Apple Inc. has given the latest version of its iPad tablet several new features but no new name. And in a move that could prove useful for schools, the company will continue selling the older iPad 2 model, but at a reduced price.
When it goes on sale next week in the U.S. and several other countries, the latest version of the iPad will simply be “the iPad” or perhaps “the new iPad”—not “iPad 3” or “iPad HD,” as some had speculated.
The new iPad, unveiled March 7, comes with improvements that might not be readily apparent to the casual observer. It has, as expected, a sharper screen, driven by a faster processing chip that acts as the “brains” of the device. What was more surprising was that the new features mean the tablet computer will be slightly thicker and heavier than the iPad 2, because it needs a larger battery to power the high-resolution screen.
Prices aren’t changing from the previous models. They will start at $499. Versions capable of accessing cellular networks will cost $629 to $829.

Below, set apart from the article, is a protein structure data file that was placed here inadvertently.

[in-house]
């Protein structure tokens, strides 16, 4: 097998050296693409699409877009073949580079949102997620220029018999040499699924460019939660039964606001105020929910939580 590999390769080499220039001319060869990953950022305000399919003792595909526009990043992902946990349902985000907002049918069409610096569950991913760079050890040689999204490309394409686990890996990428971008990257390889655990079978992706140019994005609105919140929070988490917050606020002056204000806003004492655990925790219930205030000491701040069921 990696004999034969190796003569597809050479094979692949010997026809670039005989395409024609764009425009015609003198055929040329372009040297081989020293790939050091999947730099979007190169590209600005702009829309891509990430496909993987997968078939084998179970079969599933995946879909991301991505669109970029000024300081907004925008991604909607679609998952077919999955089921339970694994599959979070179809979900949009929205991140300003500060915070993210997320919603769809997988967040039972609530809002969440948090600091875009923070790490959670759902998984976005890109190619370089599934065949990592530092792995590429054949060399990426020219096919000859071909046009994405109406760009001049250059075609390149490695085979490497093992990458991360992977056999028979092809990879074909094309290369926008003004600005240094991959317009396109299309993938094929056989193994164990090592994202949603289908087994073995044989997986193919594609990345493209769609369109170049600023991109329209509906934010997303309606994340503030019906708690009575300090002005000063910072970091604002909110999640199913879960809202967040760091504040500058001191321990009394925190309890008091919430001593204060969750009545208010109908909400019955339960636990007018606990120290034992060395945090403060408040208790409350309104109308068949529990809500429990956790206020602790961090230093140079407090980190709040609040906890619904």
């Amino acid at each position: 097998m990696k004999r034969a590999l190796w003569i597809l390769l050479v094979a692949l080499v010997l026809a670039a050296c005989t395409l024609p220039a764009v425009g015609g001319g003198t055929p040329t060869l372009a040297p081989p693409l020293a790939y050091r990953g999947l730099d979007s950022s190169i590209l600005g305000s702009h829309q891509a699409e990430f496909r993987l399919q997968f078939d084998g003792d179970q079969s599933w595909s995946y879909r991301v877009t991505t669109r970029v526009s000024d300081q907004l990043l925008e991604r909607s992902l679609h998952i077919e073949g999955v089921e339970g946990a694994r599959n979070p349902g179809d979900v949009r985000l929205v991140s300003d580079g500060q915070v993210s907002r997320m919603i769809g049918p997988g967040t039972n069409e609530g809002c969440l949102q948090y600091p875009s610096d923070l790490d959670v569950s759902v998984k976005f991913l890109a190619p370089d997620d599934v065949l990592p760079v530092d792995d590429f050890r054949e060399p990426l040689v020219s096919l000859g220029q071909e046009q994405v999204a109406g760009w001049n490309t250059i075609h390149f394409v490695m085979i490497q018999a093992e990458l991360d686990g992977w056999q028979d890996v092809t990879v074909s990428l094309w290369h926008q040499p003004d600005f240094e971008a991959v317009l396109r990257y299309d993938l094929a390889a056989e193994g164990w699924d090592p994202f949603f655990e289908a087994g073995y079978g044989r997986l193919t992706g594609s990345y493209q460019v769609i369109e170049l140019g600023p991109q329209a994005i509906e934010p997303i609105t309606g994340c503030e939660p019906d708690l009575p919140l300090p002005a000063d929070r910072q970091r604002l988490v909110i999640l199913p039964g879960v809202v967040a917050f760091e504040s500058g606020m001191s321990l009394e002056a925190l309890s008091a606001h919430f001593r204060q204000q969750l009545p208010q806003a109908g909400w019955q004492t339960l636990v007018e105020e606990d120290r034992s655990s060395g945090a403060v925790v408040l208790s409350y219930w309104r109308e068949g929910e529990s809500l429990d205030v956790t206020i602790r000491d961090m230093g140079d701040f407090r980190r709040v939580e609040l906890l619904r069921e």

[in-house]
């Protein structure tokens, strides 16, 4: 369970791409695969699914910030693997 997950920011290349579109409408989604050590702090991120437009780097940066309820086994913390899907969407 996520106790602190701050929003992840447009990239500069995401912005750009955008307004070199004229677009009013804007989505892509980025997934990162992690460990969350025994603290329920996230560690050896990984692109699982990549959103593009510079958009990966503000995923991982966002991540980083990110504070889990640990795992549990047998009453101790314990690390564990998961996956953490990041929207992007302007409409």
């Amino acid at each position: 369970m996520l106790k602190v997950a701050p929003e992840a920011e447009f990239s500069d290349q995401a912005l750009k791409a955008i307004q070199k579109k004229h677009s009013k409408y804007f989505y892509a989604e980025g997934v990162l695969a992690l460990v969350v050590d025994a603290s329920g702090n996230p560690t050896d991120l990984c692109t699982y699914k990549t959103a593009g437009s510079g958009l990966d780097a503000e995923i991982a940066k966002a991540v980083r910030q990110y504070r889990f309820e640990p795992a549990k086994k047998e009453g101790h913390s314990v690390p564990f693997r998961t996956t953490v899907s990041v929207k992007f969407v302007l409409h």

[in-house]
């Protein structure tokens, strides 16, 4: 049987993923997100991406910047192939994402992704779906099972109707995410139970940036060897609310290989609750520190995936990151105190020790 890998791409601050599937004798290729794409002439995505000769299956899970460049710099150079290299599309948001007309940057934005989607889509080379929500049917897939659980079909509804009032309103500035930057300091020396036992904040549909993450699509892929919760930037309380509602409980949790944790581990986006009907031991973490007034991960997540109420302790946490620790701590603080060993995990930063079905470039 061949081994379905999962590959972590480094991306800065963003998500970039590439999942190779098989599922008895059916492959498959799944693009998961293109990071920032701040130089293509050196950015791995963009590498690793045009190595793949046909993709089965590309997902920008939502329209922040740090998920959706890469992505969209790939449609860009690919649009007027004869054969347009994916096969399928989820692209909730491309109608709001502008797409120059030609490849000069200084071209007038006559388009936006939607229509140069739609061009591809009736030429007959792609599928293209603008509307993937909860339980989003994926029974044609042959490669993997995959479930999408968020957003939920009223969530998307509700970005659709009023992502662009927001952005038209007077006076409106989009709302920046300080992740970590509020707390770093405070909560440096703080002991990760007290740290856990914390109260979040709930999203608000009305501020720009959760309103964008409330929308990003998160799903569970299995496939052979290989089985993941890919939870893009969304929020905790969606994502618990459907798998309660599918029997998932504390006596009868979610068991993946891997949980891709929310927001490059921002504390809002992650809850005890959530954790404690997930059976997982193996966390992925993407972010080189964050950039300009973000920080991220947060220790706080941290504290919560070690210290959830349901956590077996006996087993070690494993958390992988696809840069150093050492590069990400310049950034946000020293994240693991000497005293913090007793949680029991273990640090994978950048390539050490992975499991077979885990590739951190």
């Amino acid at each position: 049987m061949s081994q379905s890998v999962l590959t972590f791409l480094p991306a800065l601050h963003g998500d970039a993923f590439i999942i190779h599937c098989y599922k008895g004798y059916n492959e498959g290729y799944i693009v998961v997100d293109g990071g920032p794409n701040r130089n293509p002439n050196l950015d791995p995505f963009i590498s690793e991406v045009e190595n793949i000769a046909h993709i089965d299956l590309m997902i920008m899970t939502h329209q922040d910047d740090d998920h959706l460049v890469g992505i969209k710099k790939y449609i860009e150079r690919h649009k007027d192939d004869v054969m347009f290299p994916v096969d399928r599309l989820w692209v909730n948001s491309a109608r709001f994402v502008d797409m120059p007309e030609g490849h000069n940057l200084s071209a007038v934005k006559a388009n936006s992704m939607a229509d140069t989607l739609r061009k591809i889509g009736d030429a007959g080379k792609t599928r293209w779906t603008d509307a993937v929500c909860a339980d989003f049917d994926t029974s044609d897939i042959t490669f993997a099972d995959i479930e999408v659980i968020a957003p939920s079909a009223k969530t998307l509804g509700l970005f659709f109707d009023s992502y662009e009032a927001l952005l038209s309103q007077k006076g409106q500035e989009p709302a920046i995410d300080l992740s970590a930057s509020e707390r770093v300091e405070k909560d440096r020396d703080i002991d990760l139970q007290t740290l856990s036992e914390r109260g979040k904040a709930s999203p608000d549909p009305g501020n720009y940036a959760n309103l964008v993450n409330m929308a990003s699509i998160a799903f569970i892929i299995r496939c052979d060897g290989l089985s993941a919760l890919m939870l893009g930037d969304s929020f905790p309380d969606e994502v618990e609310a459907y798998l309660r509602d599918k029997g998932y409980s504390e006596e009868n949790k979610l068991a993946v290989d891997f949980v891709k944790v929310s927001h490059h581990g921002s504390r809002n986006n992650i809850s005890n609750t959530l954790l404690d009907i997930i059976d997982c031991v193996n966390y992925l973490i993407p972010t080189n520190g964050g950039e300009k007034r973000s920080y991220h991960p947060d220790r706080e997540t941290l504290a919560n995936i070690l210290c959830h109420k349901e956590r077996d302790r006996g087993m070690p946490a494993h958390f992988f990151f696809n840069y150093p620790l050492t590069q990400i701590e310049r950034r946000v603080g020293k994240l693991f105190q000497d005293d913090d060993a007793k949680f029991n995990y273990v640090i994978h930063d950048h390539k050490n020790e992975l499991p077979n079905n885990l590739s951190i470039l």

Apple is keeping the basic model of the iPad 2 in production and dropping the price to $399. That could help Apple regain some market share from cheaper tablets like Amazon.com Inc.’s $199 Kindle Fire and could make the device even more popular with schools. Samsung Electronics and other makers of full-size tablets have cut their prices to below $500.
The battery life of the new model remains the same: about 10 hours of use. Apple says the battery capacity is 70 percent higher than for the old model, which suggests that it could have kept the old screen and extended the battery life to 17 hours instead of upgrading the screen resolution.
Apple said the new display will be sharper than the average high-definition television set. In a hands-on demonstration for an Associated Press reporter, text shown on the screen was noticeably crisper. The higher resolution won’t make a difference, however, for most web images, which are of low resolution. The new screen should be able to show all the detail in high-definition movies, which the iPad 2 does not.
The new screen also can show deeper and more vibrant colors than previous models, Apple said.
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